2008? Iraq? Health care?** ... Actually, you could you argue that there are almost always hidden constituencies ready to be uncovered--with new ones constantly forming like magma. That would be one reason why the national election industry is less stable than, say, the soft drink industry--and why presidential races won't always be grinding near-ties like the past two. What does seems unlikely is that any lopsided victory margin will persist for more than a cycle or two (e.g., Karl Rove's permanent Republican majority fantasy, the Judis-Teixeira emerging Dem majority fantasy). The losing party will adjust and get back in the game--faster than ever before, thanks in part to, yes, the Feiler Faster Thesis. ...
**--Note that most, maybe all, of these issues could conceivably produce a landslide either way. For example, you'd think a Democrat could steal the hidden pro-universal constituency in the GOP. But if a Republican with a plausible health care plan--say, Romney--somehow managed to get the GOP nomination, he might steal the "constituency" of Democrats who want to go left only on health care. ... 12:20 P.M.
J. Goldberg, so naive: Does this headline seem like an accidental blooper to you? ... 1:39 A.M.
Friday, May 11, 2007
Mickey's Assignment Desk: Fogeyism! Specifically, "Fogeyism" defined as the reaction of older reporters and pundits --print and online--against young bloggy commentators who have been empowered by new technology (and the politics it spawned), which gives them a voice and a following they would have enjoyed at their age in no other era. ... I have three examples, so it is a trend: 1) After New Republic's Spencer Ackerman "in a blog post ... referred to someone as a 'fool,' TNR ex-owner Marty Peretz wondering "'Where does a 15-year-old come off saying stuff like that?'" Ackerman was soon to be a TNR ex-writer; 2)Newsweek's Jon Alter bristling at the treatment he received from a "young reporter" posting on Radar (see below);" 3) Me ill-advisedly saying what I thought (at the time) about the youthful Ezra Klein. ...
Just because Fogeyish outbursts almost always look bad, damaging the Fogey more than the scorned young'un, doesn't mean they don't actually have some substantive basis. ... It did used to be that young journos went through a long apprenticeship before they reached a position from which they could address the masses on the great issues of the day. Now they have blogs in elementary school! That must have some consequences. Those consequences aren't all necessarily good! ... Were we better off in the 1960s, when the antiwar movement had to have leaders instead of bloggers? ... Where does Spencer Ackerman get off calling someone a "fool" anyway? ... Discuss! ... Assigned to: Someone of an age in between Fogey and Whippersnapper--say, Frank Foer! Or a Whippersnapper who's kind of Fogeyish (say, Matthew Yglesias). ... 12:46 P.M. link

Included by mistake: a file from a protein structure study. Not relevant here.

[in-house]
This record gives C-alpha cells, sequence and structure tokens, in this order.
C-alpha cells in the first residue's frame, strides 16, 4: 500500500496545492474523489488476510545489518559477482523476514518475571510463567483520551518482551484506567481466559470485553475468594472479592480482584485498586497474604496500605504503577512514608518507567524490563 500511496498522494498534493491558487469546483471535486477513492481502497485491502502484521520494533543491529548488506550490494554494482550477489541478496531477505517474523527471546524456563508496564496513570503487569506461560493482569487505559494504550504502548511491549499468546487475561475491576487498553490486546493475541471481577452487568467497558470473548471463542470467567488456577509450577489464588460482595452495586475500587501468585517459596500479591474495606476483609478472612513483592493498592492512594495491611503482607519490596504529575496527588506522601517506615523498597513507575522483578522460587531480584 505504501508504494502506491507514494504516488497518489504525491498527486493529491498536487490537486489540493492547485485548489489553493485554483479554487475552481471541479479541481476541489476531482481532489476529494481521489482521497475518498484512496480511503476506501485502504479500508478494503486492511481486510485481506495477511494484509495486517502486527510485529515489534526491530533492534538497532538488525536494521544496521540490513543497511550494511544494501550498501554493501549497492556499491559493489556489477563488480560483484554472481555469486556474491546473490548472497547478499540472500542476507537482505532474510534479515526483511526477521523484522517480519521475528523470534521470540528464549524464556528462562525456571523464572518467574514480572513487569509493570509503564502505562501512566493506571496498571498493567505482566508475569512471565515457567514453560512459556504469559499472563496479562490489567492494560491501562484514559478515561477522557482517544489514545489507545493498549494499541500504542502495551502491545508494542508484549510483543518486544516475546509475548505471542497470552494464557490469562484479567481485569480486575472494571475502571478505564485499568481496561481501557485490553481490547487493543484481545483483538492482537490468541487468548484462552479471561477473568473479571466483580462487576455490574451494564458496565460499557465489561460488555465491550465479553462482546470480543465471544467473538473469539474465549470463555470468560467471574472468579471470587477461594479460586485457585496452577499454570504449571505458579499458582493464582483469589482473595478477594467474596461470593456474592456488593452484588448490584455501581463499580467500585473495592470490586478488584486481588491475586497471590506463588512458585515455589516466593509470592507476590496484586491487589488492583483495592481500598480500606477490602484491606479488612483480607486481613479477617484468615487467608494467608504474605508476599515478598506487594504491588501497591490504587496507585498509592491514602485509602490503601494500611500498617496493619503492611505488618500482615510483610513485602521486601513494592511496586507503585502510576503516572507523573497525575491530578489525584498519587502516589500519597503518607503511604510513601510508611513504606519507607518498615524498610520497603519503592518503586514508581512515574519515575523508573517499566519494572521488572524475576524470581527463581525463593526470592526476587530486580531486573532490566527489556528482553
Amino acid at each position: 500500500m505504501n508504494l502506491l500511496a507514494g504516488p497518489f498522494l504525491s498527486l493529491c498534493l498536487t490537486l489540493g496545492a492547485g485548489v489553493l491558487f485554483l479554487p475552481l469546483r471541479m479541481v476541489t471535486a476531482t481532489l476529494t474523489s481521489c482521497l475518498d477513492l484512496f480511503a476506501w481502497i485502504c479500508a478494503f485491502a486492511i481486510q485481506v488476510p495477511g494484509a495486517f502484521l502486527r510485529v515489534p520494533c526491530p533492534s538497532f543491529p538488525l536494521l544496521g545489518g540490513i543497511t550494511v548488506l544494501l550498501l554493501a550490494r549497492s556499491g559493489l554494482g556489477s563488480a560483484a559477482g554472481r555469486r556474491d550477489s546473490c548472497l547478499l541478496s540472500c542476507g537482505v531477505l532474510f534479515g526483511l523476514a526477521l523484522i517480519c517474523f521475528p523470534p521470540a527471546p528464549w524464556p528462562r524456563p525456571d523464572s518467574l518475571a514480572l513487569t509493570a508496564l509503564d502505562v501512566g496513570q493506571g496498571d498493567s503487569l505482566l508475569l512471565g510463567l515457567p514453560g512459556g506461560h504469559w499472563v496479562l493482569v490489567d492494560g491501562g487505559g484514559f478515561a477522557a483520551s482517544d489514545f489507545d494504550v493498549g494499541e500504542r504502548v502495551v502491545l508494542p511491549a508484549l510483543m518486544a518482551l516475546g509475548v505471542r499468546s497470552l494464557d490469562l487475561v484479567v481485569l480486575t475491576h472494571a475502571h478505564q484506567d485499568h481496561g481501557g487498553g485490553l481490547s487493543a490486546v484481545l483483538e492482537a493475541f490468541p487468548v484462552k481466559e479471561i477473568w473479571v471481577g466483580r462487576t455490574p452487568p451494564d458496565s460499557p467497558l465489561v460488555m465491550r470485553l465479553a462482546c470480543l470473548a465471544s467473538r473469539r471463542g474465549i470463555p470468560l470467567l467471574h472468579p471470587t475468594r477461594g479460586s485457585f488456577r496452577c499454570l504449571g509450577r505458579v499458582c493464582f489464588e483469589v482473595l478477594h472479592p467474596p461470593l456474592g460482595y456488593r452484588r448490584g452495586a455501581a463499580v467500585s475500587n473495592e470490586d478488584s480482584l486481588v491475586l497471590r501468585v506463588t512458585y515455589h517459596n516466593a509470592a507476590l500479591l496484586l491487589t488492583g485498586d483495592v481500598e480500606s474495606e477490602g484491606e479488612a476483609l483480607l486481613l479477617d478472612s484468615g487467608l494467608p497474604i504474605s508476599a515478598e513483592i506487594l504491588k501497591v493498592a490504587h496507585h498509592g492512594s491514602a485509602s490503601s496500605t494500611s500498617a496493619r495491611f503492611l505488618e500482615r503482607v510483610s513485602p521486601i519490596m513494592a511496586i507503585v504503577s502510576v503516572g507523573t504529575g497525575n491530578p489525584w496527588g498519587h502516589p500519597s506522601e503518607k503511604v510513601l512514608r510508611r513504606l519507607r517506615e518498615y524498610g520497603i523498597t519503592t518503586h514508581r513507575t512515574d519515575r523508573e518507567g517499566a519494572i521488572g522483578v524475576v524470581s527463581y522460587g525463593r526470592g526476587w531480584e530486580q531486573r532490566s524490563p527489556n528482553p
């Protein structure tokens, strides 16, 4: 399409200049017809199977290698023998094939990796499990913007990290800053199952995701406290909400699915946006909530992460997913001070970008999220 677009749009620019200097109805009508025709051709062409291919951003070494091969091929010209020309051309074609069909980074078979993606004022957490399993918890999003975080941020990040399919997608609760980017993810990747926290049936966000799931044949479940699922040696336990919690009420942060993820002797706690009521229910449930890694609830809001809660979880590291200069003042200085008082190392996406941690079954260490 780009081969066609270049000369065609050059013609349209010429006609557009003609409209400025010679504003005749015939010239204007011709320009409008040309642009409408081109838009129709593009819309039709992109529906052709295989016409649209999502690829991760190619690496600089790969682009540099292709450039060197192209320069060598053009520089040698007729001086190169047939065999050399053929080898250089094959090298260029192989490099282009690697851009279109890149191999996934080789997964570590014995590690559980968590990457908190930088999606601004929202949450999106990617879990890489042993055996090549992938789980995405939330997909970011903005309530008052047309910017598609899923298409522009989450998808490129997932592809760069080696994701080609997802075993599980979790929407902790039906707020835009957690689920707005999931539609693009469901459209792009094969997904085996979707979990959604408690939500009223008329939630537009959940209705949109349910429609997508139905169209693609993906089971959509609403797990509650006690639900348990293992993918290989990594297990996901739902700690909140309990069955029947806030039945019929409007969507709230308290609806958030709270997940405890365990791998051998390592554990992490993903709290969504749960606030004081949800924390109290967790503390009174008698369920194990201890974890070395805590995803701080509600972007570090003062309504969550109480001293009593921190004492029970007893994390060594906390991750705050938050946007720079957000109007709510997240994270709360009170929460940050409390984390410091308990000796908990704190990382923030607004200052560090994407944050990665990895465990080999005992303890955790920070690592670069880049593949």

I didn't think Thomas Edsall would without any irony declare that "David Broder is the voice of the people," as described in Radar. Comes now Jonathan Alter to say that it didn't happen and that Radar's Jebediah Reed is a "bad reporter." ... Moral: Don't slime the Kool Kidz! We will f--k you up! And I say that in a pleasantly arch tone. ...
Update:Radar management emails a link to Reed's response, under the subject line "Advantage: Whippersnappers." Reed stoutly maintains Edsall's Broder comment "was not said archly." Not so fast, punks! Mark Kleiman, a Fogey of the Left who knows Edsall and Edsall's sense of humor, is almost certainly right when he blogs:
I've known Edsall for close to 40 years. (I was still in high school when he covered a campaign I worked on: Parren Mitchell's first run for Congress.) He has the best dead-pan I've ever encountered. It's a normal conversational gambit (for him) to say something transparently absurd with a completely flat affect.
I bet Reed just missed Edsall's deadpan. Kleiman's interpretation jibes with dry-joke emails I've gotten from Edsall. Including some recent ones! ... P.S.: But wait. Reed claims to have a recording of the incident. "[I]f you doubt my account, you're welcome to pop by Radar HQ and listen to the exchange on tape." Why make anyone pop by? Reed could podcast it, and let the world judge. He could also contact Edsall on the record. Then, I suspect, he will discover he got his interpretation wrong in exactly the way a Whippersnapper who has no history with his subjects might easily get the intepretation wrong. Then he'll stop digging and go find a state where he's old enough to drink off the whole incident! (Hahaha. Is little joke I make. Arch, yes!) ... 12:29 P.M. link
It's not the famed "personal conduct" problem--Holy Grail of Bill Richardson watchers--but it turns out that Gov. Richardson, no less than New Jersey Gov. John Corzine, has a significant speed addiction, according to Radley Balko:
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